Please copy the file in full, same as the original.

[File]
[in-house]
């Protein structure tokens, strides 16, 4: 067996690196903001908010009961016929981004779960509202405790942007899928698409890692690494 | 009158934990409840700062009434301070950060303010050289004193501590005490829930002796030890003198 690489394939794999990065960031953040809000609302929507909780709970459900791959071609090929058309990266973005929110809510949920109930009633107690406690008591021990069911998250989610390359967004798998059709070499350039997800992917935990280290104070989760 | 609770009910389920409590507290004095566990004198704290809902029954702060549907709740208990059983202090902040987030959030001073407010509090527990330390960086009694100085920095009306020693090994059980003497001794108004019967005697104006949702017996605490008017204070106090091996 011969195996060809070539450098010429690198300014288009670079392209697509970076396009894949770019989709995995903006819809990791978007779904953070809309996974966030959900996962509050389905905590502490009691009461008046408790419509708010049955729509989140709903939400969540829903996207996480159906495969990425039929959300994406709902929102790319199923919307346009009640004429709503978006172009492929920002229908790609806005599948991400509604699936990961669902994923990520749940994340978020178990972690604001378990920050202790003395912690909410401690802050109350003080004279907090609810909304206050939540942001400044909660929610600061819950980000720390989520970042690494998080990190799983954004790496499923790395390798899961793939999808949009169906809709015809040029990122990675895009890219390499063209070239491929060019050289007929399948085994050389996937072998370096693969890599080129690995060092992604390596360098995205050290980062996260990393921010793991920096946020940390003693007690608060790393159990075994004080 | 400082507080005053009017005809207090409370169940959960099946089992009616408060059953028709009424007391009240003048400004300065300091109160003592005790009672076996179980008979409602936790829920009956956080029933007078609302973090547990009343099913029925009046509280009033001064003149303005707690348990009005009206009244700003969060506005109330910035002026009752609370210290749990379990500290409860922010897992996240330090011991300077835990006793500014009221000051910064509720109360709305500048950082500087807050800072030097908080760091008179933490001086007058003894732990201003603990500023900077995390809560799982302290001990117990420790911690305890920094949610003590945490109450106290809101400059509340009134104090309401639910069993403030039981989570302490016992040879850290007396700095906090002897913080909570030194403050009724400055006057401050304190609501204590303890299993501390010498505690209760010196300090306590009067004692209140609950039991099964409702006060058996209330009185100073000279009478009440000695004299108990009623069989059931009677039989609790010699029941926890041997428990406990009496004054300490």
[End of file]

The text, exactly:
[in-house]
């Protein structure tokens, strides 16, 4: 067996690196903001908010009961016929981004779960509202405790942007899928698409890692690494 | 009158934990409840700062009434301070950060303010050289004193501590005490829930002796030890003198 690489394939794999990065960031953040809000609302929507909780709970459900791959071609090929058309990266973005929110809510949920109930009633107690406690008591021990069911998250989610390359967004798998059709070499350039997800992917935990280290104070989760 | 609770009910389920409590507290004095566990004198704290809902029954702060549907709740208990059983202090902040987030959030001073407010509090527990330390960086009694100085920095009306020693090994059980003497001794108004019967005697104006949702017996605490008017204070106090091996 011969195996060809070539450098010429690198300014288009670079392209697509970076396009894949770019989709995995903006819809990791978007779904953070809309996974966030959900996962509050389905905590502490009691009461008046408790419509708010049955729509989140709903939400969540829903996207996480159906495969990425039929959300994406709902929102790319199923919307346009009640004429709503978006172009492929920002229908790609806005599948991400509604699936990961669902994923990520749940994340978020178990972690604001378990920050202790003395912690909410401690802050109350003080004279907090609810909304206050939540942001400044909660929610600061819950980000720390989520970042690494998080990190799983954004790496499923790395390798899961793939999808949009169906809709015809040029990122990675895009890219390499063209070239491929060019050289007929399948085994050389996937072998370096693969890599080129690995060092992604390596360098995205050290980062996260990393921010793991920096946020940390003693007690608060790393159990075994004080 | 400082507080005053009017005809207090409370169940959960099946089992009616408060059953028709009424007391009240003048400004300065300091109160003592005790009672076996179980008979409602936790829920009956956080029933007078609302973090547990009343099913029925009046509280009033001064003149303005707690348990009005009206009244700003969060506005109330910035002026009752609370210290749990379990500290409860922010897992996240330090011991300077835990006793500014009221000051910064509720109360709305500048950082500087807050800072030097908080760091008179933490001086007058003894732990201003603990500023900077995390809560799982302290001990117990420790911690305890920094949610003590945490109450106290809101400059509340009134104090309401639910069993403030039981989570302490016992040879850290007396700095906090002897913080909570030194403050009724400055006057401050304190609501204590303890299993501390010498505690209760010196300090306590009067004692209140609950039991099964409702006060058996209330009185100073000279009478009440000695004299108990009623069989059931009677039989609790010699029941926890041997428990406990009496004054300490």